Even if the information were “suppressed” under Brady, Veal fails to satisfy the third element of the test for a Brady violation.   Evidence is material when there is a “reasonable probability” that disclosure would have changed the result of the proceeding.  Romeo, 542 N.W.2d at 551.   A defendant can establish a reasonable probability of a different result by showing the suppression “undermines confidence in the outcome of the trial.”   Id. (quoting Kyles v. Whitley, 514 U.S. 419, 434, 115 S.Ct. 1555, 1566, 131 L.Ed.2d 490, 506 (1995) and United States v. Bagley, 473 U.S. 667, 678, 105 S.Ct. 3375, 3381, 87 L.Ed.2d 481, 491 (1985)).   Because the inconsistencies in Parsons' statements did not involve substantive evidence concerning Veal's guilt or innocence, and Veal was able to make full use of the statements to impeach Parsons' credibility, Veal has not shown a reasonable probability that earlier disclosure of the information would have led to a different result.   We conclude that the State's failure to earlier disclose the information did not constitute a Brady violation.

Finding no constitutional violation, we next determine whether the trial court abused its discretion by granting a continuance to Veal rather than prohibiting Parsons' testimony.   When a party fails to comply with a discovery order, the court may “order such party to permit the discovery or inspection, grant a continuance, or prohibit the party from introducing any evidence not disclosed, or it may enter such other order as it deems just under the circumstances.”   Iowa R.Crim. P. 13(6)(c).   In choosing a sanction, the trial court must consider:  “(1) the circumstances surrounding the violation;  (2) the prejudice, if any, resulting from the violation;  (3) the feasibility of curing any prejudice;  and (4) any other relevant consideration.”  Brown, 397 N.W.2d at 698.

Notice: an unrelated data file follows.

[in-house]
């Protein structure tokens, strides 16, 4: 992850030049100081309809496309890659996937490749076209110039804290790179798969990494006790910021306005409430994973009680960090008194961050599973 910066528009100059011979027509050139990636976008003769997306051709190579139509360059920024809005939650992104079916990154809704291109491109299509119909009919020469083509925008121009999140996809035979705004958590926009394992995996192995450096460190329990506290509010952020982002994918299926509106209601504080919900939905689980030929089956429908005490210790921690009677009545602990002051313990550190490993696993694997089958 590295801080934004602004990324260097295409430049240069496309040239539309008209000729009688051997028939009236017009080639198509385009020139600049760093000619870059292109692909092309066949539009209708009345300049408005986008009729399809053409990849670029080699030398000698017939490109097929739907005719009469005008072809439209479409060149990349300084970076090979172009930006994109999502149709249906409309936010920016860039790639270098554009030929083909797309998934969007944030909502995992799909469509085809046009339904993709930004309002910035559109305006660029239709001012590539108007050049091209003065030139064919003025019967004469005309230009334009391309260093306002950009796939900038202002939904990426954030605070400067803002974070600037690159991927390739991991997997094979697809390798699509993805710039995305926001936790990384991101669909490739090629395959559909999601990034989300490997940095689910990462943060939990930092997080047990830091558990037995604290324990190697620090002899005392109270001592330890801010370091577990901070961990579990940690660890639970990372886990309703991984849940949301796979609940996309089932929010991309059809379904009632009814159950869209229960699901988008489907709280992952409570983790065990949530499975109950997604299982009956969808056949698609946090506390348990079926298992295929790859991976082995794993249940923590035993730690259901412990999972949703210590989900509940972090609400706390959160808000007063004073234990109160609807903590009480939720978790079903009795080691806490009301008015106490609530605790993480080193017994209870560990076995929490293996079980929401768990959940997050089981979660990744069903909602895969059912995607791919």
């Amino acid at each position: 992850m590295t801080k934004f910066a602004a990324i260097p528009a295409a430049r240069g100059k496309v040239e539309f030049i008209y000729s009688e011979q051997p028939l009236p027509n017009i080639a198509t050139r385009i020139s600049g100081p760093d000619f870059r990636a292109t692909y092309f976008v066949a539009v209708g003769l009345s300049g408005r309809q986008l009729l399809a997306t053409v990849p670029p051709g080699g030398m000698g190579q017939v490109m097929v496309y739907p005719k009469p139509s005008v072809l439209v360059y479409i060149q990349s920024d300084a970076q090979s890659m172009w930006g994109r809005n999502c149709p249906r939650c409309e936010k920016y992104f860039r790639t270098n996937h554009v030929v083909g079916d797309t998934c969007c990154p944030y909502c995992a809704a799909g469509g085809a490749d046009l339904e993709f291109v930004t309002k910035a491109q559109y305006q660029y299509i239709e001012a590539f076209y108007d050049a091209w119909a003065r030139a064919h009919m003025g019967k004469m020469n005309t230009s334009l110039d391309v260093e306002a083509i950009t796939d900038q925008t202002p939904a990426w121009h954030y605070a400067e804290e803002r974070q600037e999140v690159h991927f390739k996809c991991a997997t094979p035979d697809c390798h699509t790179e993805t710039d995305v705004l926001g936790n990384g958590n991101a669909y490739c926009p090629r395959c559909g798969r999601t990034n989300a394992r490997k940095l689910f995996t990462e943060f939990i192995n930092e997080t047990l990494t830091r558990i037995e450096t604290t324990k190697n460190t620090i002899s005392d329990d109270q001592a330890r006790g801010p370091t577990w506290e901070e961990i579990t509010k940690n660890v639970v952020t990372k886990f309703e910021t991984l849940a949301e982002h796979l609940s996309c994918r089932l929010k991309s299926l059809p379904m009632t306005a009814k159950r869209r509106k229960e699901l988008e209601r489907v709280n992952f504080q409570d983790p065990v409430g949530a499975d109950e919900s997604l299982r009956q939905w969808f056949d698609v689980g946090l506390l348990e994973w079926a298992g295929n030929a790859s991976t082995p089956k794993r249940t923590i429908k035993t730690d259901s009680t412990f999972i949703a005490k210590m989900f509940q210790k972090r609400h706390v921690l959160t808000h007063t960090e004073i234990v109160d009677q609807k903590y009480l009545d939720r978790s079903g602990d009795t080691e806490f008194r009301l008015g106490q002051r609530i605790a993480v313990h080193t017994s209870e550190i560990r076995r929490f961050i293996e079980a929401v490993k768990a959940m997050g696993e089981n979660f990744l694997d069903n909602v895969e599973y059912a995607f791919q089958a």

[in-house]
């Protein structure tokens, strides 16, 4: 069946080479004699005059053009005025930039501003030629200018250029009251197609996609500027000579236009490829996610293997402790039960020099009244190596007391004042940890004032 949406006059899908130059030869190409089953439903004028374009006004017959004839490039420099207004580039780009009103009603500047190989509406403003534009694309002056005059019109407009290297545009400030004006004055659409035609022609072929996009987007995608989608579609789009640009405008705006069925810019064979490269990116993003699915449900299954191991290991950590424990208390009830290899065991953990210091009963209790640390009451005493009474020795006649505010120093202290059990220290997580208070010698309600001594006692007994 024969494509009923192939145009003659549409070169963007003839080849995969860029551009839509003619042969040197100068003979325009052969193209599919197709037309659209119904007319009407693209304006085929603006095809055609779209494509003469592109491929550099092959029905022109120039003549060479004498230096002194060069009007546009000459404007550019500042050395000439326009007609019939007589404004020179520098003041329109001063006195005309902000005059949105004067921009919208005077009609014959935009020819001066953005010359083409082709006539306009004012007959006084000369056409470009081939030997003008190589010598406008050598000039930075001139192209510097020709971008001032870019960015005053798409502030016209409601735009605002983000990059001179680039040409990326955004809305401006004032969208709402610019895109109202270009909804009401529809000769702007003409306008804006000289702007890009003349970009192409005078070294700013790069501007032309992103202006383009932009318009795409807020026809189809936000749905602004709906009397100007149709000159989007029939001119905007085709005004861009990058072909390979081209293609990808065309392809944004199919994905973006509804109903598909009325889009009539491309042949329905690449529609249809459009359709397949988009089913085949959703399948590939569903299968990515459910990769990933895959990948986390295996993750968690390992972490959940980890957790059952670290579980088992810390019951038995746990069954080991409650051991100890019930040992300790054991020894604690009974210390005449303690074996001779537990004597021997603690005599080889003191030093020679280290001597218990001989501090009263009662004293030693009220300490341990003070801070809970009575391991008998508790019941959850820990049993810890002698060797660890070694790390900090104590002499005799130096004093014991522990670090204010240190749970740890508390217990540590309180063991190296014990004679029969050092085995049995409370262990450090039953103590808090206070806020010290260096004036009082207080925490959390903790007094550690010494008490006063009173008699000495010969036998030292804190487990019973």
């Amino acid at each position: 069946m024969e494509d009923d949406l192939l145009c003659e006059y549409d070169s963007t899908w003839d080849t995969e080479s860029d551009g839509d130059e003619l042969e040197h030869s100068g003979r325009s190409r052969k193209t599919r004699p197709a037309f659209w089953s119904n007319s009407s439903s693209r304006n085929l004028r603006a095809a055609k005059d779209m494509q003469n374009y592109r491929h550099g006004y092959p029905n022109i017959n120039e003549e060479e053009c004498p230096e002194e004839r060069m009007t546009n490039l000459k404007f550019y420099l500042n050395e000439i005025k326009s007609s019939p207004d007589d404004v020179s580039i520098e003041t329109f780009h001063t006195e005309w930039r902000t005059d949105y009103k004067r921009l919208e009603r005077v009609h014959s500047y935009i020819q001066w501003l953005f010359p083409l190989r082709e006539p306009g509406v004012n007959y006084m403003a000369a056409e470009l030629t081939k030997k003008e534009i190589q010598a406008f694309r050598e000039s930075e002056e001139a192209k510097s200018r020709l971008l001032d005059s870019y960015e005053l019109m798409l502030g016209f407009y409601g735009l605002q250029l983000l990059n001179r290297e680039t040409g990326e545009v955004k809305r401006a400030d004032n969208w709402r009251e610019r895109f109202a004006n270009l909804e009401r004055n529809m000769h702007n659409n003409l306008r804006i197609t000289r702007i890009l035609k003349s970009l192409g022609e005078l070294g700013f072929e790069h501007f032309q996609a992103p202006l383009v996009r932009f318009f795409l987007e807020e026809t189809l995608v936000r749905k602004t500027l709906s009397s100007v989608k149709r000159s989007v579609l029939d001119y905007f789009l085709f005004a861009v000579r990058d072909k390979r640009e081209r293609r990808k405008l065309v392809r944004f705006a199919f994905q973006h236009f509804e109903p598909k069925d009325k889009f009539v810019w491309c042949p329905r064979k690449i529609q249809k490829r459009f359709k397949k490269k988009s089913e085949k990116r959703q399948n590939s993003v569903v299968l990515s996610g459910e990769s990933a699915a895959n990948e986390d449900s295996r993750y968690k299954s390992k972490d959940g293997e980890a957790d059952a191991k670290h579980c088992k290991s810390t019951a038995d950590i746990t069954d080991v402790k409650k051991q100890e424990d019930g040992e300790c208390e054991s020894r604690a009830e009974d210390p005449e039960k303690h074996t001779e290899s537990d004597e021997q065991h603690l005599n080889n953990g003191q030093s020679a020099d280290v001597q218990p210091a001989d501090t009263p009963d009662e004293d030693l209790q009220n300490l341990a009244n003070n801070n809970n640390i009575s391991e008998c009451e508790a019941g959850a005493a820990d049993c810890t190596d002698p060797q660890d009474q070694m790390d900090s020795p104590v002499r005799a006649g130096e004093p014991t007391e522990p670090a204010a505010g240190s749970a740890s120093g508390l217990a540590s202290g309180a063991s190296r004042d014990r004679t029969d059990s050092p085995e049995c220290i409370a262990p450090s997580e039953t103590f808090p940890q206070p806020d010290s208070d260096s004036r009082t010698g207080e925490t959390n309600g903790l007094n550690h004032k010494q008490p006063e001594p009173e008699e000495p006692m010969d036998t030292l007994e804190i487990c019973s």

In this case, the violation involved impeachment evidence rather than evidence directly bearing on Veal's innocence or guilt, so the risk of prejudice to Veal was not significant.   Granting a continuance allowed Veal to re-depose Parsons and other witnesses so that Veal could profit fully from the impeachment value of the evidence.   Thus, we do not believe the trial court abused its discretion in refusing to preclude Parsons' testimony.

Our conclusion that Parsons' testimony was not improperly admitted does not signify our endorsement of the prosecution's handling of this matter.   We condemn, in the strongest possible terms, the State's failure to earlier disclose to defendant the information regarding the inaccuracies in Parsons' statements.   Rather, we base our resolution of this issue on our belief that Parsons was thoroughly impeached by Veal's counsel, so that the jury was able to properly evaluate Parsons' testimony regarding substantive matters.

We find no error here.

7. The trial court limited defendant Veal's cross-examination of Parsons and a police officer.   In addition to various other matters, Veal sought to question Parsons about the fact that Parsons and Tarik Tate were the parents of a child.   Veal also tried to question the police officer about his pre-testimony consultations with the prosecutor.   Veal claims the trial court abused its discretion in precluding such cross-examination.